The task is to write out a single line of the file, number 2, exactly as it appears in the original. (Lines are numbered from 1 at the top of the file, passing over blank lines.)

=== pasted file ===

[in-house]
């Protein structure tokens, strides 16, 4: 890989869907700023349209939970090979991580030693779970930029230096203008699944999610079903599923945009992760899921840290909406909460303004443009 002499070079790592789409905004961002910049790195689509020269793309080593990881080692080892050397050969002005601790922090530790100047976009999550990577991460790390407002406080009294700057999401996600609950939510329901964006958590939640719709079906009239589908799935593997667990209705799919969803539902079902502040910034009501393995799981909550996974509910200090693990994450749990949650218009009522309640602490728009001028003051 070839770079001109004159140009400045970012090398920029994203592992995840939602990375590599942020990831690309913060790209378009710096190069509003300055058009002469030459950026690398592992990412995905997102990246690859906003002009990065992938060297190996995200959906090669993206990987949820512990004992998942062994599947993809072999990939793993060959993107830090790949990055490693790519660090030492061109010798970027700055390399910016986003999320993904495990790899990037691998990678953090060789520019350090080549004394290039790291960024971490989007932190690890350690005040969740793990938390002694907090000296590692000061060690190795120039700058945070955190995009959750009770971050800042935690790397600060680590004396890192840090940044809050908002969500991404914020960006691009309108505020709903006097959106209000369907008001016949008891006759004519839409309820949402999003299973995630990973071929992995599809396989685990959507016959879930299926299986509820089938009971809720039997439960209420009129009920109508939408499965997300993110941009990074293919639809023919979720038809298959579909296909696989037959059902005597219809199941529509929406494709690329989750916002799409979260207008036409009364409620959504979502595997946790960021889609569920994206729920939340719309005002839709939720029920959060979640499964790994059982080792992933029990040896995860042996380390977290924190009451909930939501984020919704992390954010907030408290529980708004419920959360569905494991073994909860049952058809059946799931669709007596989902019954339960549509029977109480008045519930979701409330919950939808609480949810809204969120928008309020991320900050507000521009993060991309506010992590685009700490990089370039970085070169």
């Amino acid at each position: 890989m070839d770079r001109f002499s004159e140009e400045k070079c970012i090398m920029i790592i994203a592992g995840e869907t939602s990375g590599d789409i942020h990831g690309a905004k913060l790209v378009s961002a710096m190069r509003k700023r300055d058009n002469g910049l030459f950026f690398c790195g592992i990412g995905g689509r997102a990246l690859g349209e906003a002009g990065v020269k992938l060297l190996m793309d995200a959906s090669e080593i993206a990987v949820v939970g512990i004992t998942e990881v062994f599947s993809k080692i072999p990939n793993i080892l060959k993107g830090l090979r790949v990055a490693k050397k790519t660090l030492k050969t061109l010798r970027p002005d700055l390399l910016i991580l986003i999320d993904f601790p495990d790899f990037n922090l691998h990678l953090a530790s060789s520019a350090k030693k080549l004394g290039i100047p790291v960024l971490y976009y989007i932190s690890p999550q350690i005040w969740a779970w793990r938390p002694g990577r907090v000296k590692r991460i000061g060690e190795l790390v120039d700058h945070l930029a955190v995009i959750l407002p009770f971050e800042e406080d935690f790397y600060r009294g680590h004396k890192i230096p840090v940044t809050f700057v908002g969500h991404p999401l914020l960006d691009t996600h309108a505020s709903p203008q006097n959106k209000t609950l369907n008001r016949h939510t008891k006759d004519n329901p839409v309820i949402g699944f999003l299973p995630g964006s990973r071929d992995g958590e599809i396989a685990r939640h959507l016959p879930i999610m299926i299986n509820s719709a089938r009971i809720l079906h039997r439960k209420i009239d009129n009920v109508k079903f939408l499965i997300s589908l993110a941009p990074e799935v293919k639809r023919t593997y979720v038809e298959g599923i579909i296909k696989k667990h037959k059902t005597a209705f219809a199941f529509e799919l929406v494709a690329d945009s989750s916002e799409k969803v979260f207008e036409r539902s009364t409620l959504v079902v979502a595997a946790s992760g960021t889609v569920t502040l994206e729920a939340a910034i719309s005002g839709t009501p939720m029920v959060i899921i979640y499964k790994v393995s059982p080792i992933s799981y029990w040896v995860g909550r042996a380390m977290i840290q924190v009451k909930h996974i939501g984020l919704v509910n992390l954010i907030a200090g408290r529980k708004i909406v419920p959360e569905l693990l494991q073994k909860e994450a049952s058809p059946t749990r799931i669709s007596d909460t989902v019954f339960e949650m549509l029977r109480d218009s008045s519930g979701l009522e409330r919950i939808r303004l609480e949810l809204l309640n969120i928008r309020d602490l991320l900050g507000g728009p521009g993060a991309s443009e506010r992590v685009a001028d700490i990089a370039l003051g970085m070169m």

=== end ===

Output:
């Protein structure tokens, strides 16, 4: 890989869907700023349209939970090979991580030693779970930029230096203008699944999610079903599923945009992760899921840290909406909460303004443009 002499070079790592789409905004961002910049790195689509020269793309080593990881080692080892050397050969002005601790922090530790100047976009999550990577991460790390407002406080009294700057999401996600609950939510329901964006958590939640719709079906009239589908799935593997667990209705799919969803539902079902502040910034009501393995799981909550996974509910200090693990994450749990949650218009009522309640602490728009001028003051 070839770079001109004159140009400045970012090398920029994203592992995840939602990375590599942020990831690309913060790209378009710096190069509003300055058009002469030459950026690398592992990412995905997102990246690859906003002009990065992938060297190996995200959906090669993206990987949820512990004992998942062994599947993809072999990939793993060959993107830090790949990055490693790519660090030492061109010798970027700055390399910016986003999320993904495990790899990037691998990678953090060789520019350090080549004394290039790291960024971490989007932190690890350690005040969740793990938390002694907090000296590692000061060690190795120039700058945070955190995009959750009770971050800042935690790397600060680590004396890192840090940044809050908002969500991404914020960006691009309108505020709903006097959106209000369907008001016949008891006759004519839409309820949402999003299973995630990973071929992995599809396989685990959507016959879930299926299986509820089938009971809720039997439960209420009129009920109508939408499965997300993110941009990074293919639809023919979720038809298959579909296909696989037959059902005597219809199941529509929406494709690329989750916002799409979260207008036409009364409620959504979502595997946790960021889609569920994206729920939340719309005002839709939720029920959060979640499964790994059982080792992933029990040896995860042996380390977290924190009451909930939501984020919704992390954010907030408290529980708004419920959360569905494991073994909860049952058809059946799931669709007596989902019954339960549509029977109480008045519930979701409330919950939808609480949810809204969120928008309020991320900050507000521009993060991309506010992590685009700490990089370039970085070169």